Victor McLaglen – A Man as Big as the Screen

*The following is a guest post by my husband Gary, aka Santa on twitter as @SantaIsThinking

I signed up for the What A Character! Blogathon to write a post on one of my favorite character actors, Victor McLaglen (pronounced Muh-clog-len, not Mack-loff-len) because he appears in my favorite movies, adorns one of my walls at home, and reminds me in so many ways of my dad.

As I did research on him I realized that plenty had been written on him so what could I possibly add to that? He’s very loved by so many. So I decided, as I sit here with a Guinness, to focus on two things that I find most interesting about him, his adventurous youth and his big screen (grin) charm. vm-image-1

Victor Andrew de Bier Everleigh McLaglen (10 December 1886 – 7 November 1959)

His Adventurous Youth – Boers, Boxing, and Baghdad

Victor McLaglen was big enough at 14 to enlist in the English Army to fight the Boers. (Sounds like a young English lad’s dream, until he was found out a short time after and had to exit the Army.) When he was 18, he moved to Canada, became a wrestler and a boxer and toured with circuses, vaudeville and Wild West shows.

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He fought under his own name and took on the nickname ‘Sharkey’ McLaglen. In 1909, he survived a 6-round exhibition bout with heavyweight champion Jack Johnson. Commenting later on the fight, “He never knocked me down . . . but he sure beat the livin’ be-Jesus out of me.” In 1918, he was named the heavyweight champion of the British Army. For the record, Victor’s lifetime boxing record (as far as is known) was 11-6-1, with 9 KOs.

He returned to Britain in 1913 and enlisted in the Army, then served as captain (acting) with the 10th Battalion, Middlesex Regiment. Besides serving in WW1, other early chapters in his life included serving as a bodyguard for an Indian Rajah and later as Provost Marshal (head of Military Police) for the city of Baghdad. In the 1920’s, he was off to Hollywood.

His Career – Big Screen Grins and Bromance

Though a big man at 6’ 2 1/2” and broad-shouldered, it was his roguish charm and big toothy smile that took up most of the big screen. He often grinned and fought his was across the screen with the biggest Hollywood stars of the day (including Cary Grant, Douglas Fairbanks, John Wayne, and Maureen O’Hara). The ease and charm with which he interacted with his co-stars served to compliment and enhance their own substantial on-screen charisma.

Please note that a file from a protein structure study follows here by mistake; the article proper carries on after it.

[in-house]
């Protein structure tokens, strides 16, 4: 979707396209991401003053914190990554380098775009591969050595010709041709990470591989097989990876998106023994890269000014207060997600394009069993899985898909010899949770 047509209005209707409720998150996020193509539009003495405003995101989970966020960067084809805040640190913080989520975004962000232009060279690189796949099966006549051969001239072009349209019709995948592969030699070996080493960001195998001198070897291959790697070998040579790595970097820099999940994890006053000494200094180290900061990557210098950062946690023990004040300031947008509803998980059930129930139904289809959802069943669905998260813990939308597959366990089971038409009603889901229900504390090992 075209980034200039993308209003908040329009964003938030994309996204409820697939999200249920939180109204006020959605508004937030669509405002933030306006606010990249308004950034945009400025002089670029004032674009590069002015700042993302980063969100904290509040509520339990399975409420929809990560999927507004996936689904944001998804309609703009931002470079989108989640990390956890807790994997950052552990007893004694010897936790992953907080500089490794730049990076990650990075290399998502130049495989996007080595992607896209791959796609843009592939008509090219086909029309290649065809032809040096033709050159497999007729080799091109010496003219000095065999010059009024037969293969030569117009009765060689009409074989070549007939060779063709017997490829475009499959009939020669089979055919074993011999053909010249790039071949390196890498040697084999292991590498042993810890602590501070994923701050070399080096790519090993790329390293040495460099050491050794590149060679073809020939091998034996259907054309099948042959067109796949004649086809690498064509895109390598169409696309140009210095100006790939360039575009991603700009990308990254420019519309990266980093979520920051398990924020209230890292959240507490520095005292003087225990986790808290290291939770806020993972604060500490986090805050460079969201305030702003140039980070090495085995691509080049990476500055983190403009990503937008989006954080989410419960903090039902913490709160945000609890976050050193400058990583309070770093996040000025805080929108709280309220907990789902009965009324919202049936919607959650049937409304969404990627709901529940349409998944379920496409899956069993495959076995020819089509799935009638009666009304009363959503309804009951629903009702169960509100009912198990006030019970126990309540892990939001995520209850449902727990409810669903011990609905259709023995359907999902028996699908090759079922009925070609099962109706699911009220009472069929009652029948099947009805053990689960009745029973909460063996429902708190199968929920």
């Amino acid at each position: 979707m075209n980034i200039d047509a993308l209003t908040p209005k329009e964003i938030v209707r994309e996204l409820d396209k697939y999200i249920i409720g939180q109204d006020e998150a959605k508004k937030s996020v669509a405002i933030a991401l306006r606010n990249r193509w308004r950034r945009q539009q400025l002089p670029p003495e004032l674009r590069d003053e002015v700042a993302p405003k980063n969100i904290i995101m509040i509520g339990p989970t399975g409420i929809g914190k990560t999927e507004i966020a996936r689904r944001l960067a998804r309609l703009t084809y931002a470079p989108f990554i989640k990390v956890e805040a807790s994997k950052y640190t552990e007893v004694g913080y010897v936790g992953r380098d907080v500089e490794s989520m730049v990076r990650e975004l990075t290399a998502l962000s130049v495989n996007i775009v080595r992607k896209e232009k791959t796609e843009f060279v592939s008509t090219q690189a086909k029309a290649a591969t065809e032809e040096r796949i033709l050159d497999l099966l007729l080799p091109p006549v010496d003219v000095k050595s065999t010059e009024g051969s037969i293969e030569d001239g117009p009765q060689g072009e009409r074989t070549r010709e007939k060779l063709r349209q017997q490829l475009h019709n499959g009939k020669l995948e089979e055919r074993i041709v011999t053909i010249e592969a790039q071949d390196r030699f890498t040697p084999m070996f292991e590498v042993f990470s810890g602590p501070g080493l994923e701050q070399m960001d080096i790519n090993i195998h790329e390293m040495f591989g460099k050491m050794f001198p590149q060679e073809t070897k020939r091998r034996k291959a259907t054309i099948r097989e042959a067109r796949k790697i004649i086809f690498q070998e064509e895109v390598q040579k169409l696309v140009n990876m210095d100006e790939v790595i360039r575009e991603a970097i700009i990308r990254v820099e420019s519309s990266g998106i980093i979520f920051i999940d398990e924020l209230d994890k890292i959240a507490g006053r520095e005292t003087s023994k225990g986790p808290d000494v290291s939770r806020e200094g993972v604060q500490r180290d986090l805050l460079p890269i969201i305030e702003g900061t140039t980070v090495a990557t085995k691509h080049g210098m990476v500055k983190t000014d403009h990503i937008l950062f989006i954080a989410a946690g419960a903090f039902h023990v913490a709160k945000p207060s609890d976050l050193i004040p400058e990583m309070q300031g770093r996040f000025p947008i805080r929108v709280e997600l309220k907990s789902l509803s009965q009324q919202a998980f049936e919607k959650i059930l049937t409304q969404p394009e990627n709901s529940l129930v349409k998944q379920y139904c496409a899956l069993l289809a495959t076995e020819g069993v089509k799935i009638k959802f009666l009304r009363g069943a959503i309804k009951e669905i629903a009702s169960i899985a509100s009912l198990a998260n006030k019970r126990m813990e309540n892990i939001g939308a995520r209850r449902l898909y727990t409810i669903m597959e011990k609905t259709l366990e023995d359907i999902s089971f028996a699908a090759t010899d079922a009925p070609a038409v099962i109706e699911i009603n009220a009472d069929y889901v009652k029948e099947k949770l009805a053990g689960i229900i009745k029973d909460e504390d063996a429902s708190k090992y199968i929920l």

Victor appeared as MacChesney, in the original bromance adventure movie Gunda Din (1939). The chemistry he had with Cary Grant and Douglas Fairbanks is why this film is in my top 5 films of all time. His comic timing and dialogue delivery was on par with his co-actors. If you’ve not seen it, rent it or buy it. And if you have seen it, might be time to watch it again (so says my Guinness). As you watch these three British sergeants and their native water bearer take on a murder cult in colonial British India, you’ll see a “best buds” heroic action movie DNA that has been passed down and continues to make ripples through many more modern flicks (and not just that poor Temple of Doom movie.)

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In The Quite Man (1952), McLaglen (now late in his career) played the role of Squire “Red” Will Danaher, resident loud-mouthed brother to Mary Kate Danaher (Maureen O’Hara.) In it, Victor squares off with Sean Thornton (John Wayne) over his sister, a farmstead, and that ornery Irish pride. It’s got romance, drinking, brawling, and… brawling. And the extended cast is a who’s who of some of the best character actors of the day. By the time this was filmed, Victor was 64, but he still gave John Wayne a run for his money with his hulking physical presence and personality (though John Ford and Wayne did have to take it easy on him during filming). His performance got him his second Academy nomination for Best Supporting Actor.

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This post isn’t an exhaustive overview of McLaglen’s life and family; others have done a better job of that. Rather it’s a feel-good loving tribute to someone I love watching on film. But if you want a few other notable movies to watch to get his range, try The Informer (1935) for which he won the Academy Award for Best Actor, She Wore A Yellow Ribbon (1949) another great pairing with Ford and John Wayne and The Lost Patrol (1934). The last Pre-Code feature has Boris Karloff in it and is a great survival story.